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A better alternative for the secret paramour or child is the Totten trust. Millions of bank accounts are actually Totten trusts, which are simply a form of pay-on-death account.

Traditional trusts are a great tool for transferring assets to one’s heirs. But for those who find themselves in precarious situations regarding paramours or secret children, there are also some unusual trusts that might be included in the estate plan. Forbes recently published an article, Six Trusts For The Person Who Has Everything Else, that highlights the Totten Trust as an easy step to take that can save your beneficiaries time and money by avoiding probate court. To create a Totten trust/POD account or to convert an existing savings or checking account into one, simply complete and return the bank paperwork and name the POD beneficiary. There, that’s it.


The article says the Totten Trust’s name doesn’t come from the fact that they are established for tiny tots (though many are), but following a New York court case from 1904 (Matter of Totten) where this trust arrangement was first approved.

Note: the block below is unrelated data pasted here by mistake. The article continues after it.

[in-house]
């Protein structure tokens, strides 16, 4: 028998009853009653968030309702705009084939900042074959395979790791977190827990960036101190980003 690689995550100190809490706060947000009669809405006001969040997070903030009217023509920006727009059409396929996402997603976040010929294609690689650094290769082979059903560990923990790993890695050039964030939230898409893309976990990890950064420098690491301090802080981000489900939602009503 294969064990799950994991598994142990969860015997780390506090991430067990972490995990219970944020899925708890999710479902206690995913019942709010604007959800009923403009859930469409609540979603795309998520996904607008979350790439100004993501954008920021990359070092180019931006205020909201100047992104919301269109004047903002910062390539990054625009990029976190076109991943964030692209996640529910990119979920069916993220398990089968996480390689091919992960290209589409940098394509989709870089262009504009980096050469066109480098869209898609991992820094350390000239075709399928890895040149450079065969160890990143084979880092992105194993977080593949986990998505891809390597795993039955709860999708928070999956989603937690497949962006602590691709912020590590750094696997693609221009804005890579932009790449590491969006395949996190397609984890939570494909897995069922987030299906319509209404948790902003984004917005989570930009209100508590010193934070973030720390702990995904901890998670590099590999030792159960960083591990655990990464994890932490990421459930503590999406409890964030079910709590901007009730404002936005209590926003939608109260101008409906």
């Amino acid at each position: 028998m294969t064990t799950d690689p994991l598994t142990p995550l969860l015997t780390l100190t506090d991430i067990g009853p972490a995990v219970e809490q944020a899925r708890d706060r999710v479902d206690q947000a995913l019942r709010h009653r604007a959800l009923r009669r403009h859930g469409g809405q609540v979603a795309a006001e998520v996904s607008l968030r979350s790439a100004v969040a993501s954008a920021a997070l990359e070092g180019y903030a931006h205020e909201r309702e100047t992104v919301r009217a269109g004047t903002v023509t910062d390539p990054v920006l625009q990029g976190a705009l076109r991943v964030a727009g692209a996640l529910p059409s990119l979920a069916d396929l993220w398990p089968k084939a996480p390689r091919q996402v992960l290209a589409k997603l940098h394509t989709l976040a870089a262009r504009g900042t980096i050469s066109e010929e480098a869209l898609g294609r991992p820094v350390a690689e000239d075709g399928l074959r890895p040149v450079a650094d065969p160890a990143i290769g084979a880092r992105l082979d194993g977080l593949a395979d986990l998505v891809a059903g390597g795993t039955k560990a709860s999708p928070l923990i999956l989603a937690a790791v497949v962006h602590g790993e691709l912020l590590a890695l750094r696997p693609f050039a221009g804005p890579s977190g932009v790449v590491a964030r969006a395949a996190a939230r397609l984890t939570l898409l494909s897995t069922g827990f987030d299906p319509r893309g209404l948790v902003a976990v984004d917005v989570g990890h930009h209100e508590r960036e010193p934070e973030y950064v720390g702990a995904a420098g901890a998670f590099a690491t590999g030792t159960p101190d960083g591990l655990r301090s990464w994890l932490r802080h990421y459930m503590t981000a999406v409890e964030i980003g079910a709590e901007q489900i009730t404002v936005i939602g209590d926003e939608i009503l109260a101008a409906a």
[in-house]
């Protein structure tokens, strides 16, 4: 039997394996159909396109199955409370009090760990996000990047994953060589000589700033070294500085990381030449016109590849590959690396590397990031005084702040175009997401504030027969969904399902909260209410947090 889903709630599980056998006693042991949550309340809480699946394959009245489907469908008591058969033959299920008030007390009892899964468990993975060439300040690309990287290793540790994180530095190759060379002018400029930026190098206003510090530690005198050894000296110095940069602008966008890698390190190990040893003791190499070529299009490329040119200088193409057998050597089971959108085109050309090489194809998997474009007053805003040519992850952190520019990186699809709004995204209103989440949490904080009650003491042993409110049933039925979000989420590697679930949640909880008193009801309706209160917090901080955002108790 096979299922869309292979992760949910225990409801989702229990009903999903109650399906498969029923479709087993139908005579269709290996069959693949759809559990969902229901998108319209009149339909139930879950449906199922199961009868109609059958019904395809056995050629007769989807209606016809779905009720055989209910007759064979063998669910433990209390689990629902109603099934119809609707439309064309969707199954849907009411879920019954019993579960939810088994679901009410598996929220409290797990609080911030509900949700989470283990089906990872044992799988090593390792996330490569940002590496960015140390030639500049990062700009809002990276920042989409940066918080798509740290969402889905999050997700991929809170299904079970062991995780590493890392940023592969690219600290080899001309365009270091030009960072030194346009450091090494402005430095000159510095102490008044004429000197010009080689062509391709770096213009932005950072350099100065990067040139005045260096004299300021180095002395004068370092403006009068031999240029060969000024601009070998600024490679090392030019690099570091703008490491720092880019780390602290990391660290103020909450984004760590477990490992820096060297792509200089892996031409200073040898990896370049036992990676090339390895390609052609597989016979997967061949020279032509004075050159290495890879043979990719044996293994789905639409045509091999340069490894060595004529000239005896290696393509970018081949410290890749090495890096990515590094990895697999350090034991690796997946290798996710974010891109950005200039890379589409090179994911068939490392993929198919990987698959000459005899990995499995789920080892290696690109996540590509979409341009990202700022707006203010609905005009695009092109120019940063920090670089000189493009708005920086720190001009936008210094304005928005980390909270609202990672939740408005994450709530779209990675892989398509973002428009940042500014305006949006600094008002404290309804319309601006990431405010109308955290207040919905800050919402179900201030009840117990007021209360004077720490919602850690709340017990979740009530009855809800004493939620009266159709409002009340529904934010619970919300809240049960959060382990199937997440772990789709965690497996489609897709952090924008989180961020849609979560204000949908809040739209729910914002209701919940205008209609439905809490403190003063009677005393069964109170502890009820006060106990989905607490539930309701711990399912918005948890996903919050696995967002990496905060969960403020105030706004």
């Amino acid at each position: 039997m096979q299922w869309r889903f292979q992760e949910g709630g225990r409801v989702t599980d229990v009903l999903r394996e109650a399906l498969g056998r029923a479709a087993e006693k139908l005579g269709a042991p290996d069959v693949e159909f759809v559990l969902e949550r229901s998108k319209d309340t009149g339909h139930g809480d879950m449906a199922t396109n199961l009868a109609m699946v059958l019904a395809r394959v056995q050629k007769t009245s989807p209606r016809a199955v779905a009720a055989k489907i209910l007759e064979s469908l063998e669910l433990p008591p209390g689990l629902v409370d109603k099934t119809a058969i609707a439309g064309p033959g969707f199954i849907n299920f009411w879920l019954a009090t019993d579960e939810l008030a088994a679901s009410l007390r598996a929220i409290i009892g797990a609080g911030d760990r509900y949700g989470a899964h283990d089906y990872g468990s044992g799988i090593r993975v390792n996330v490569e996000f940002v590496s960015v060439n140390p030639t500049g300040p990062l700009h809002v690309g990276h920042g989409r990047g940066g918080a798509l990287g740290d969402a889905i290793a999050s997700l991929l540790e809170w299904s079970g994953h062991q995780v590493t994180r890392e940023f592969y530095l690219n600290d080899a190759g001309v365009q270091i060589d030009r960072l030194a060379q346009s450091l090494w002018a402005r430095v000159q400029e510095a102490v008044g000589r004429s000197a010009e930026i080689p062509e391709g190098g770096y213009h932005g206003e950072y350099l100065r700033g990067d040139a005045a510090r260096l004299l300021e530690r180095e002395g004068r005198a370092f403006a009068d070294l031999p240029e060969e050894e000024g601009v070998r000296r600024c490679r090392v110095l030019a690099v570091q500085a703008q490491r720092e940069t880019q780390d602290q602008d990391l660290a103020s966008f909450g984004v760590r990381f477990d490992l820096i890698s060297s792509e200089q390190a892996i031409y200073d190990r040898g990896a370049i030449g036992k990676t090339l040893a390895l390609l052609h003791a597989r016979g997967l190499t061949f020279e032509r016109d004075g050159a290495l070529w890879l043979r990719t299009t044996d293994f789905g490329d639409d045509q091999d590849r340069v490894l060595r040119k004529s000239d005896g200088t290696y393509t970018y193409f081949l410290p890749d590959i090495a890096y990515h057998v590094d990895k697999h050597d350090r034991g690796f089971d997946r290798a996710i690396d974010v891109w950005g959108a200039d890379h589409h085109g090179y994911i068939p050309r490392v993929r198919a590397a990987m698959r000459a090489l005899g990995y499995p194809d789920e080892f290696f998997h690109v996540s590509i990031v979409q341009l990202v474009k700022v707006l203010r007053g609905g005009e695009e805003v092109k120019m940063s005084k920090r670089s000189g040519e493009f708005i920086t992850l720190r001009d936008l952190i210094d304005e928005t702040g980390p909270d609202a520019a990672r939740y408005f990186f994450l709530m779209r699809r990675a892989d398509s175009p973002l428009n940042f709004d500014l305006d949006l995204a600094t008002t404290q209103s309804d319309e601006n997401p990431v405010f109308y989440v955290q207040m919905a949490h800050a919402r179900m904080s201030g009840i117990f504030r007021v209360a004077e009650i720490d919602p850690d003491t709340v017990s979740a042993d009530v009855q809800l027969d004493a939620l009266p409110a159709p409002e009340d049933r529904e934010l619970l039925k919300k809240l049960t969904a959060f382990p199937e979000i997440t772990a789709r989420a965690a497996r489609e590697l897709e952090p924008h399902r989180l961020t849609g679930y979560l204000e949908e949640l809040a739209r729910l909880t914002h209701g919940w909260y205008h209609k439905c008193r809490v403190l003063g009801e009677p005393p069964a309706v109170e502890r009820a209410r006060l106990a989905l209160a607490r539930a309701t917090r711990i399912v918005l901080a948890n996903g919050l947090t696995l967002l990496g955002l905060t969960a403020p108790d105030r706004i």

While the depositor is still living, he or she has compete control of the account and can spend all of the funds and change beneficiaries however he or she may choose. The beneficiaries have no rights until the depositor dies. Forbes explains that a Totten trust can be “a useful way to keep otherwise ungrateful heirs in line, for fear of becoming former heirs.”

So secret paramour or not, visit with your estate planning attorney and discuss how this trust and the others mentioned by Forbes might be helpful in your situation.

Reference: Forbes, January 2, 2014: Six Trusts For The Person Who Has Everything Else

For more information on asset preservation and estate planning, please visit my estate planning website.

Mr. Amoruso concentrates his practice on Elder Law, Comprehensive Estate Planning, Asset Preservation, Estate Administration and Guardianship.